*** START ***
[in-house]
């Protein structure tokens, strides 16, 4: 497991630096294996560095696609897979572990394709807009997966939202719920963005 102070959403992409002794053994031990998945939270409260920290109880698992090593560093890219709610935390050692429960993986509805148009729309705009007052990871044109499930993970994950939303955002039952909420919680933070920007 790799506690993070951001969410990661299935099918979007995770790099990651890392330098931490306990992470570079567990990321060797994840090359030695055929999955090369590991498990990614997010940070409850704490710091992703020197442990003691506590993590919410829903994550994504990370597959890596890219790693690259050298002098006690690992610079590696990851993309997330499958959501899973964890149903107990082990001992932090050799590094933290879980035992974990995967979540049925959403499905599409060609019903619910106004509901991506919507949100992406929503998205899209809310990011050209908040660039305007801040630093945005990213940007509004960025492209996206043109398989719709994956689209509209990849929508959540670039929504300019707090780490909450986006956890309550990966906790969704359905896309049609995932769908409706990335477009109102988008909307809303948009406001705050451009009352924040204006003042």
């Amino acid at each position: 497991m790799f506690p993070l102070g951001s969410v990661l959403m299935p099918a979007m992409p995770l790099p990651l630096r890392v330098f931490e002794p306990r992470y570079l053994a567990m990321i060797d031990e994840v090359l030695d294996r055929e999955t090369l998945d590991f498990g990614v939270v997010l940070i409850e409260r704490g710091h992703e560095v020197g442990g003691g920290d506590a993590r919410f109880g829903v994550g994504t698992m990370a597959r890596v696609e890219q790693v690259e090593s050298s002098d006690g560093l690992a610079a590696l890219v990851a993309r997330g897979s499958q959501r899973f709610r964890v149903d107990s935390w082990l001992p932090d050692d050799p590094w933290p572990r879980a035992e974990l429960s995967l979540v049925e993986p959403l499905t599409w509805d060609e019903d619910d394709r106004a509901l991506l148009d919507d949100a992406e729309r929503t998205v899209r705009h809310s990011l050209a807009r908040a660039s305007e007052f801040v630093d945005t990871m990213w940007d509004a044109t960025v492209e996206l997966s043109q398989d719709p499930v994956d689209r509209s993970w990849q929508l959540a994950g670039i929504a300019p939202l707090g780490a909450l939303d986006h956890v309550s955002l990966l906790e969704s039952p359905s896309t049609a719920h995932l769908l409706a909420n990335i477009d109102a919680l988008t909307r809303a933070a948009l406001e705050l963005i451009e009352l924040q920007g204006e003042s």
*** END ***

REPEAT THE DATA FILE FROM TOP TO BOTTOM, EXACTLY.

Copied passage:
[in-house]
């Protein structure tokens, strides 16, 4: 497991630096294996560095696609897979572990394709807009997966939202719920963005 102070959403992409002794053994031990998945939270409260920290109880698992090593560093890219709610935390050692429960993986509805148009729309705009007052990871044109499930993970994950939303955002039952909420919680933070920007 790799506690993070951001969410990661299935099918979007995770790099990651890392330098931490306990992470570079567990990321060797994840090359030695055929999955090369590991498990990614997010940070409850704490710091992703020197442990003691506590993590919410829903994550994504990370597959890596890219790693690259050298002098006690690992610079590696990851993309997330499958959501899973964890149903107990082990001992932090050799590094933290879980035992974990995967979540049925959403499905599409060609019903619910106004509901991506919507949100992406929503998205899209809310990011050209908040660039305007801040630093945005990213940007509004960025492209996206043109398989719709994956689209509209990849929508959540670039929504300019707090780490909450986006956890309550990966906790969704359905896309049609995932769908409706990335477009109102988008909307809303948009406001705050451009009352924040204006003042």
């Amino acid at each position: 497991m790799f506690p993070l102070g951001s969410v990661l959403m299935p099918a979007m992409p995770l790099p990651l630096r890392v330098f931490e002794p306990r992470y570079l053994a567990m990321i060797d031990e994840v090359l030695d294996r055929e999955t090369l998945d590991f498990g990614v939270v997010l940070i409850e409260r704490g710091h992703e560095v020197g442990g003691g920290d506590a993590r919410f109880g829903v994550g994504t698992m990370a597959r890596v696609e890219q790693v690259e090593s050298s002098d006690g560093l690992a610079a590696l890219v990851a993309r997330g897979s499958q959501r899973f709610r964890v149903d107990s935390w082990l001992p932090d050692d050799p590094w933290p572990r879980a035992e974990l429960s995967l979540v049925e993986p959403l499905t599409w509805d060609e019903d619910d394709r106004a509901l991506l148009d919507d949100a992406e729309r929503t998205v899209r705009h809310s990011l050209a807009r908040a660039s305007e007052f801040v630093d945005t990871m990213w940007d509004a044109t960025v492209e996206l997966s043109q398989d719709p499930v994956d689209r509209s993970w990849q929508l959540a994950g670039i929504a300019p939202l707090g780490a909450l939303d986006h956890v309550s955002l990966l906790e969704s039952p359905s896309t049609a719920h995932l769908l409706a909420n990335i477009d109102a919680l988008t909307r809303a933070a948009l406001e705050l963005i451009e009352l924040q920007g204006e003042s």